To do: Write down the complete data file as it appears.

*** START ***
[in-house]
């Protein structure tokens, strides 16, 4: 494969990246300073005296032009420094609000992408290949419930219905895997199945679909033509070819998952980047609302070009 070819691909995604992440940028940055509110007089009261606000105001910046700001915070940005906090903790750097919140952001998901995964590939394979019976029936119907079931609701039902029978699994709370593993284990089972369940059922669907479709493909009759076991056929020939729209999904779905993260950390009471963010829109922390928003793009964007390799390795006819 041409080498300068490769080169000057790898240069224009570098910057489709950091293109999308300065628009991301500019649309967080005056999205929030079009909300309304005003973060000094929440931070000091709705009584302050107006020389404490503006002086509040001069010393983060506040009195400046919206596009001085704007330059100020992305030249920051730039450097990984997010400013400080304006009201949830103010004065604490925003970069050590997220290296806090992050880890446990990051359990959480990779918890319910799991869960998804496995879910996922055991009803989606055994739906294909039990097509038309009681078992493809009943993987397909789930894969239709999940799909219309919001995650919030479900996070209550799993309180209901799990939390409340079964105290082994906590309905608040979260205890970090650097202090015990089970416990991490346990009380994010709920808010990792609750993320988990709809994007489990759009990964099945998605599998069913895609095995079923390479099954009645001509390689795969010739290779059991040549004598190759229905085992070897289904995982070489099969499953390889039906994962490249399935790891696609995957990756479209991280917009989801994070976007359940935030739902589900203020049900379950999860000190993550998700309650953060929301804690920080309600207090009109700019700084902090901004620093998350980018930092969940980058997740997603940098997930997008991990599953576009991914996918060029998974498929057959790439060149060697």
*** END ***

[in-house]
């Protein structure tokens, strides 16, 4: 494969990246300073005296032009420094609000992408290949419930219905895997199945679909033509070819998952980047609302070009 070819691909995604992440940028940055509110007089009261606000105001910046700001915070940005906090903790750097919140952001998901995964590939394979019976029936119907079931609701039902029978699994709370593993284990089972369940059922669907479709493909009759076991056929020939729209999904779905993260950390009471963010829109922390928003793009964007390799390795006819 041409080498300068490769080169000057790898240069224009570098910057489709950091293109999308300065628009991301500019649309967080005056999205929030079009909300309304005003973060000094929440931070000091709705009584302050107006020389404490503006002086509040001069010393983060506040009195400046919206596009001085704007330059100020992305030249920051730039450097990984997010400013400080304006009201949830103010004065604490925003970069050590997220290296806090992050880890446990990051359990959480990779918890319910799991869960998804496995879910996922055991009803989606055994739906294909039990097509038309009681078992493809009943993987397909789930894969239709999940799909219309919001995650919030479900996070209550799993309180209901799990939390409340079964105290082994906590309905608040979260205890970090650097202090015990089970416990991490346990009380994010709920808010990792609750993320988990709809994007489990759009990964099945998605599998069913895609095995079923390479099954009645001509390689795969010739290779059991040549004598190759229905085992070897289904995982070489099969499953390889039906994962490249399935790891696609995957990756479209991280917009989801994070976007359940935030739902589900203020049900379950999860000190993550998700309650953060929301804690920080309600207090009109700019700084902090901004620093998350980018930092969940980058997740997603940098997930997008991990599953576009991914996918060029998974498929057959790439060149060697």